The urge to clean up that sparked many people during the corona crisis is noticeable not only at the rubbish recycling centre but also in the thrift stores.
One of these, Het Goed, at De Hurk industrial estate’s hardly able to process the vast quantities of household goods. There is barely enough room in this thrift shop’s warehouse for all the stuff. They have received crates full of electronics, clothing, books, toys, and kitchen and other household goods.
These are delivered daily by dozens of cars at the same time. Het Goed could start a complete library with all the books they got. They, therefore, had no choice but to throw a lot of them away.
Temporary staff shortage
This last resort shows how busy Het Goed is. Throwing away useful things is not something a recycling business does readily. A temporary shortage of personnel exacerbates the hustle and bustle. “We have a lot of people who are on reintegration course that work here”, regional manager, Eric Alberts, explains. “Quite a few of them are at home now, because they belong to the risk group”.
So, more work to be done has to be done by fewer people. Then, of course, things sometimes grind to a halt. Fortunately, shop sales have picked up a bit in recent weeks. Alberts says, “That helps clear some space in the warehouse as well”.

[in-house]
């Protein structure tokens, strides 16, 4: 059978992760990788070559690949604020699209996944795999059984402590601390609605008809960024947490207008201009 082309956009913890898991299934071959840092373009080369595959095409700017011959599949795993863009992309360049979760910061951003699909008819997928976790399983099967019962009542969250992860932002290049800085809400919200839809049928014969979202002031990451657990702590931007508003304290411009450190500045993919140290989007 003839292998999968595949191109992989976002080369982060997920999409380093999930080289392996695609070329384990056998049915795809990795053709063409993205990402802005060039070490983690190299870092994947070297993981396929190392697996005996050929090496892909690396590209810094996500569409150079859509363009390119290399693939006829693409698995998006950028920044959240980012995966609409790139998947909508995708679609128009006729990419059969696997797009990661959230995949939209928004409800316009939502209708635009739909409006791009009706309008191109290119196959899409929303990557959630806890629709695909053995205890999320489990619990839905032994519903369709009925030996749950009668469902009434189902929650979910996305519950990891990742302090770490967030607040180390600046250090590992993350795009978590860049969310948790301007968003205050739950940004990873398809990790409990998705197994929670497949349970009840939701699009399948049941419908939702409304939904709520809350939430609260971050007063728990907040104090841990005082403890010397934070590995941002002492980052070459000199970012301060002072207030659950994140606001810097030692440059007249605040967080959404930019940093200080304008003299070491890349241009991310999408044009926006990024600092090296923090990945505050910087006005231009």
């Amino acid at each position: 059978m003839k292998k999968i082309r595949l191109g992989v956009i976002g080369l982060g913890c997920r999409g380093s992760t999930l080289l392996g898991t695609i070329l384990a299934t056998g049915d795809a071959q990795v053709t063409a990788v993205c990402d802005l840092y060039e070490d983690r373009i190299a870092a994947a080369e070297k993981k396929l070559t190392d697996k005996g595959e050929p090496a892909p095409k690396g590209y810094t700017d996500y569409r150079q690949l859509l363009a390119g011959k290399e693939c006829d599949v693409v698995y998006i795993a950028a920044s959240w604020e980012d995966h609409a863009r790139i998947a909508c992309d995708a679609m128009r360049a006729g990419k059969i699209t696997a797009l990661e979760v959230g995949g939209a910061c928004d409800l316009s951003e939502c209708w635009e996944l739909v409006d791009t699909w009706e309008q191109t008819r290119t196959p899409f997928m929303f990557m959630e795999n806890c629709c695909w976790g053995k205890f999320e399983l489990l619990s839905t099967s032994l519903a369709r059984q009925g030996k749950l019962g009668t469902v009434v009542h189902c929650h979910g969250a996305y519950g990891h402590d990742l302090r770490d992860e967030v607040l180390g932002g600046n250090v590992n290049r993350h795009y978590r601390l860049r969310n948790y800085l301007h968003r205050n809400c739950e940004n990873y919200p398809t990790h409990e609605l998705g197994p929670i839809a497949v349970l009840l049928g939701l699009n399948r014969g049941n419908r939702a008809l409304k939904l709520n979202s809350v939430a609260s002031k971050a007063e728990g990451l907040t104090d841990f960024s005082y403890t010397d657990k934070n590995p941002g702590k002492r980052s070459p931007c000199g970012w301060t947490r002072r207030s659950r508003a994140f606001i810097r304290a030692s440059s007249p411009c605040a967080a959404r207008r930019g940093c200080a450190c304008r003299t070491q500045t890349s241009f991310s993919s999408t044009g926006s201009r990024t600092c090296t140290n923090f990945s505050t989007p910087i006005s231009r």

And indeed, the shop is well-visited again. At the checkout point, a small queue’s forming. “And that, for a Tuesday afternoon. Definitely not a rush hour”, Alberts says proudly.
Rubbish dumped at thrift shop
As a result of the corona crisis, Het Goed also had less good-hearted visitors. “Because of the traffic jams at the rubbish recycling centre, some people brought their rubbish here”, the regional manager says. “Sometimes, under something that can be reused.”
“We’d only discover that when the people had long since left. But if we find it sooner, we kindly ask them to take their rubbish back with them. We’re not a waste processor”.
Editor: Melinda Walraven